There was a Lunch and Learn session. I attended the one about content marketing. Phaedra Hise of Legacy Navigator explained in detail what it takes to succeed in that field. She was blunt in what we should expect and be asking for with content marketing. The session was a welcome departure from the long form writing heavily discussed throughout the conference. It opened my eyes to revenue streams with writing that do not get enough attention at events like these.
One of the more notable panels was Sexy Narratives moderated by co-chair Robin Farmer with authors Sadeqa Johnson, Tia Williams and Marguerite Bennett. The way writers describe flirtation, sex and the buildup between two people is more than titillating conversation. Tia Williams referred to it as a “careful, slow manipulation.” I love this advice! We all had a good laugh at their blanket condemnation of clichéd scenes with heaving bosoms and throbbing body parts.
My last panel before the Agent Dating Game was Family Stories: For Your Family or the World? My book draws so much from both mine and my grandmother’s life that I knew I needed to hear whatever the panel had to say about this subject matter. I did come to a realization that since there are many details about my grandmother’s life in Haiti that I cannot corroborate, it is best to keep my work as fiction.
The final event was the Agent Dating Game. It was a rendition of the throwback TV show. This time an agent asks his/her bachelors (or writers in this case) the same three questions about themselves, story lines or characters and based on their answers, determines which author they want to learn more about. The segment even had a corny but hilarious host.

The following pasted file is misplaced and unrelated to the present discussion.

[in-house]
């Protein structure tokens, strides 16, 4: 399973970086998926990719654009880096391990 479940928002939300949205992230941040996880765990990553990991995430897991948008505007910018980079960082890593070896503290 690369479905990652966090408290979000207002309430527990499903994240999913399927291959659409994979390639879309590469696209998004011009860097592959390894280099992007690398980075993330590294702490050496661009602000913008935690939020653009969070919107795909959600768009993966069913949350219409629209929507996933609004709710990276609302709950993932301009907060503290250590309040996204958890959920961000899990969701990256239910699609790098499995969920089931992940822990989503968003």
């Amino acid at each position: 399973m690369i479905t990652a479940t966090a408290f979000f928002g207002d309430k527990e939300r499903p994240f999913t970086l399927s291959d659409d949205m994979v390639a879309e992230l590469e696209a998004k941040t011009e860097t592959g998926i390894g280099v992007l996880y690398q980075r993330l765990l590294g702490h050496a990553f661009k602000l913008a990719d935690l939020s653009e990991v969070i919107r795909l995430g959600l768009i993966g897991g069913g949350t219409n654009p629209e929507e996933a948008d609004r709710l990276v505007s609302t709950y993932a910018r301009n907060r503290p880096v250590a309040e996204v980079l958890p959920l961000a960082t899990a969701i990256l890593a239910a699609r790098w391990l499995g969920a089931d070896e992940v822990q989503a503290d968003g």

I need to say a few words about this year compared to last year. Outside of the crowd being bigger (they sold out this year!), it was much more diverse. The authors were more of a representation of what I like to see, which is a healthy sprinkling of what this world already has to offer. I hope they continue this inclusion for years to come. No one likes to feel like they are the only, or one of a few.
All in all, I am excited about returning next year. I will definitely be ready to pitch my novel and get to know more of the smiling, nervous, pensive, curious faces I see roaming the Greater Richmond Convention Center in 2018.
I submitted a piece this afternoon about seeing buffalo in Colorado. I knew I would write about it when I saw a field of helicopters right before we touched down in Richmond on our return flight from Denver. It seemed incongruent. The beauty of nature I never have the opportunity to see here in Virginia and machine constructed by man to do something we cannot do naturally. If only we could will our bodies to take flight. But that’s not how we are built.